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-Temperance, She's the Physician that doch moderate Defire with reason bridling appetite.
Nabbs's Microcosmus. Yonder's her cave ; whose plain yet decent roof Shines not with ivory or plates of gold: No Tyrian purples cover her low couch, Nor are the carv'd supporters, artists work, Bought at the wealth of provinces ; she feeds not On costly viands in her gluttony, Wasting the spoils of conquests: from a rock That weeps a running crystal she doth fill Her shell-cup, and drinks sparingly.
Ibid. 1. Canst thou be content With my poor diet too? 2. Oh wondrous well! "T'was such a diet which that happy age That poets file the golden, first did use, 1. And such a diet to our chests will bring The golden age again. 2. Beside the gain That flows upon us, health and liberty Attend on these bare meals; if all were blest With such a temperance, what man would fawn, Or to his belly sell his liberty ? There would be then no flaves, no fcycophants At great mens tables. If the base Sarmentus, Or the vile Galba had been thus content, They had not born the scoffs of Cæsar's board. He whose cheap thirft the springs and brooks can quench, How many cares is he exempted from ? He's not indebted to the merchants toil ; Nor fears that pyrates force, or storms should rob him Of rich Canarys, or sweet Candyan wines : He smells, nor seeks no feasts; but in his own True strength contracted lives, and there enjoys A greater freedom than the Parthian king. Besides, pure chearful health ever attends it ; Which made the former ages live so long.
With riotous banquets, ficknesses came in,
May's Old Couple. Temp'rate in what does needy life preserve,
As those whose bodies wait upon their minds ; Chast as those minds which not their bodies ferve ; Ready as pilots wak'd with sudden winds.
Sir W. Davenant's Gondibert, He, who the rules of temperance neglects, From a good cause may produce vile effects.
Tuke's Adventures of Five Hour's. Τ Ε Μ Ρ Α Τ Ι Ο Ν.
honour. 2. From thee ; ev'n from thy virtue. What's this s what's this ? is this her fault, or mine? The tempter, or the tempted, who sins molt ? Not she ; nor doth The tempt ; but it is I, That lying by the violet in the sun, Do as the carrion does, not as the flow'r, Corrupt with virtuous season. Can it be, That modefty, may more betray our sense, Than woman's lightness ? having waste ground enough, Shall we desire to raze the sanctuary, And pitch our evils there : oh fie, fie, fie ! What dost thou ? or what art thou, Angelo ?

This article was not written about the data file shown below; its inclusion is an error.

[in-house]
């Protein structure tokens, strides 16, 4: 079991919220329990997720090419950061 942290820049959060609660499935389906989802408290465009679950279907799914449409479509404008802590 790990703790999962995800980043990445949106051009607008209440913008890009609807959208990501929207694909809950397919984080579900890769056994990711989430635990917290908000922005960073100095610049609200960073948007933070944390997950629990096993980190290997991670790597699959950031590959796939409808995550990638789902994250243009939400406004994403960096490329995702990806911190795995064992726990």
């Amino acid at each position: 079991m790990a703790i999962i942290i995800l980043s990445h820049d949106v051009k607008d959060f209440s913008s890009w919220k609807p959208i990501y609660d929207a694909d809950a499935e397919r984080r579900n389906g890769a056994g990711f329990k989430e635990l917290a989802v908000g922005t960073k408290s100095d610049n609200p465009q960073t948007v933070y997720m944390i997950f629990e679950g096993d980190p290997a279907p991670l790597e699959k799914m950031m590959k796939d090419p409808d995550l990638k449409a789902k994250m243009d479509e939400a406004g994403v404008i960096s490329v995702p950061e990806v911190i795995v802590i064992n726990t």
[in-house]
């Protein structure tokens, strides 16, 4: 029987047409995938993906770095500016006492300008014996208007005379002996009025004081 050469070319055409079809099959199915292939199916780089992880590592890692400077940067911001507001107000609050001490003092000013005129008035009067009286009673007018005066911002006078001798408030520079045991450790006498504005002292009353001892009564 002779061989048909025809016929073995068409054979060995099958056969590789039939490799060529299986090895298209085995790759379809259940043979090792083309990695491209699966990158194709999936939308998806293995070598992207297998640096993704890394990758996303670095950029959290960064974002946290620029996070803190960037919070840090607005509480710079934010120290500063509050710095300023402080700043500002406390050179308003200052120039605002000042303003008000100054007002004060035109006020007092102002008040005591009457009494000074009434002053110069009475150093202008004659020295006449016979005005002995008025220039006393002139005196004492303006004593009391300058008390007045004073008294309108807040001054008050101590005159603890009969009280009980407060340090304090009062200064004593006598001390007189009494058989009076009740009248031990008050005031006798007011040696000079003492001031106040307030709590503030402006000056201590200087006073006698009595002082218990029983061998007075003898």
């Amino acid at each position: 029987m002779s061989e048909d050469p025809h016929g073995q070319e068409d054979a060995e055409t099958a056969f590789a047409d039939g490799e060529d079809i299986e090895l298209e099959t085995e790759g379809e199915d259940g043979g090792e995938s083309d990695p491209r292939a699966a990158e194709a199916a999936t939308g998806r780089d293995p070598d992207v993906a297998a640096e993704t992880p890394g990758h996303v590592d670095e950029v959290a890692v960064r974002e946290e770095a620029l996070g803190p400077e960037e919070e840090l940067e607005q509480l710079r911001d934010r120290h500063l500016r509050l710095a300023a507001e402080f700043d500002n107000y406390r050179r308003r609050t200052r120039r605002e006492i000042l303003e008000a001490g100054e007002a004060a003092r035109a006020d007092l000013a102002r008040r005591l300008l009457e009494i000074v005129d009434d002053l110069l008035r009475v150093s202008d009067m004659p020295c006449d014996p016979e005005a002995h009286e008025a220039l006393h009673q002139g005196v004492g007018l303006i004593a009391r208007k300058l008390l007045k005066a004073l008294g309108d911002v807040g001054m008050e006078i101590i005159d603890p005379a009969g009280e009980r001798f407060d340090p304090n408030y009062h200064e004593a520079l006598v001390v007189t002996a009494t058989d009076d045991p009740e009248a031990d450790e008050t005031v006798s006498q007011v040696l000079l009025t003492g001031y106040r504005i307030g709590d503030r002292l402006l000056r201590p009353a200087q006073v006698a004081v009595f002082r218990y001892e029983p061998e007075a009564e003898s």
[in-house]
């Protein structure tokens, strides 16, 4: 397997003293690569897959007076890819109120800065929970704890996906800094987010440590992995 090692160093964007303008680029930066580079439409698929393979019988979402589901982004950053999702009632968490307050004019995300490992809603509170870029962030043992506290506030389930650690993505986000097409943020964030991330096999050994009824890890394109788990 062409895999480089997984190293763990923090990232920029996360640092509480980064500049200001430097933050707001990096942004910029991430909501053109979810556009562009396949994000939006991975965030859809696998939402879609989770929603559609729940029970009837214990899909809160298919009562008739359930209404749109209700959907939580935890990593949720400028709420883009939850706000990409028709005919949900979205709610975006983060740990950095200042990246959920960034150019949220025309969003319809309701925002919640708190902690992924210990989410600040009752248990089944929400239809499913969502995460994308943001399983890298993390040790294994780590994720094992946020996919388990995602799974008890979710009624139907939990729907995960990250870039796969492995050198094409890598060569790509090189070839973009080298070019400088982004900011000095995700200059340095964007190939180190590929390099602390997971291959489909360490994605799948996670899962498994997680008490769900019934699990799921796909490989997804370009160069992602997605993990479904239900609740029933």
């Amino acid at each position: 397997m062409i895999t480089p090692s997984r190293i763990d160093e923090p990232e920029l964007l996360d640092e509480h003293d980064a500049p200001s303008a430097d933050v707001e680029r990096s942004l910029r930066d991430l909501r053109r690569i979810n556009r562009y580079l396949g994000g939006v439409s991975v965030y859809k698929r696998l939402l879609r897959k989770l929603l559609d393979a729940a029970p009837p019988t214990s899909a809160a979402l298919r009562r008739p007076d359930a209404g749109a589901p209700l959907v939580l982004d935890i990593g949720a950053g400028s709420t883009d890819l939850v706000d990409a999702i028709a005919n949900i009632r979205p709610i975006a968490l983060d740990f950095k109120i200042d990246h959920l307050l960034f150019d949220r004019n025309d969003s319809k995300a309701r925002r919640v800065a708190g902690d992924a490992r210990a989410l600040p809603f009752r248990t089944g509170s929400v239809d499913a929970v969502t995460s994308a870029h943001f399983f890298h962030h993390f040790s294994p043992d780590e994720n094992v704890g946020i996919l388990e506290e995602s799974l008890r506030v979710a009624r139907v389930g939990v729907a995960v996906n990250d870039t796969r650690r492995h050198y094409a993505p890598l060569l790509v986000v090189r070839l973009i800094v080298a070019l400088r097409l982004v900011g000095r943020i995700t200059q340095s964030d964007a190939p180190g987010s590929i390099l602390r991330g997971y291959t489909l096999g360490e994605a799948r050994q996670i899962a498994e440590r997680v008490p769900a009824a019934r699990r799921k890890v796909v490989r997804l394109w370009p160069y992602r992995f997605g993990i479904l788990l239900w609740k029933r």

1. Save your
Dost thou defire her fouly, for those things
robb'ry have authority,
Shakespear's Measure for Measure. This is woman, who well knows her strength, And trims her beauty forth in blushing pride, To draw, as doth the wanton morning sun The eyes of men to gaze: but mark their natures, And from their cradles you shall see them take Delight in making babies, devising christ'nings, Bidding of gossips, calling to up-fittings, And then to festivals, and folemn churchings ; In imitation of the wanton ends, Their riper years will aim at. But go further, And look upon the very
mother of mischief, Who as her daughters ripen, and do bud Their youthful spring, straight she instructs them how To set a glofs on beauty, add a lustre To the defect of nature; how to use The mystery of painting, curling, powd'ring, And with strange perriwiggs, pin-knots, borderings, To deck them up like to a vintner's bush, For men to gaze at on a midsummer-night. This done, they are instructed by like art, How to give entertainment and keep distance With all their sutors, friends, and favourites; When to deny, and when to feed their hopes ;
Now to draw on, and then again put off;
Swetnam the Woman Hater,
Shirley's Hide-Park. What a frail thing is man! it is not worth Our glory to be chast, while we deny Mirth and converse with women : He is good, That dares the tempter, yet corrects his blood.
Shirley's Lady of Pleasure. Let me, tho' late, yet at the last begin To thun the least temptation to a fin ; Though to be tempted be no fin, untill Man to th' alluring object gives his will.
Herrick. She who will run so near the brink of fin, If strongly push'd, is sure to tumble in.
Crown's Married Beau..
TI M E. For that which might by secret means hath wrought, By tract of time to open shew is brought.
Mirror for Magistrates.
The time is out of joint; oh cursed spight!
Shakespear's King John.
Whcm doth he gallop withal ?
With a thief to the gallows : For though he goes as softly as foot can fall, He thinks himlelf too soon there. 2. Whom itays it still withal ? 1. With the lawyers in the vacation ; for they sleep Between term and term, and then they perceive Not how time moves.
Shakespear's As you like it. It is an argument the times are fore When virtue cannot safely be advanc’d, Nor vice reprov'd.
Johnson's Sejanus. Altho' the cause seem'd right, and title strong, The time of doing it, yet makes it wrong.
Daniel's Civil W01,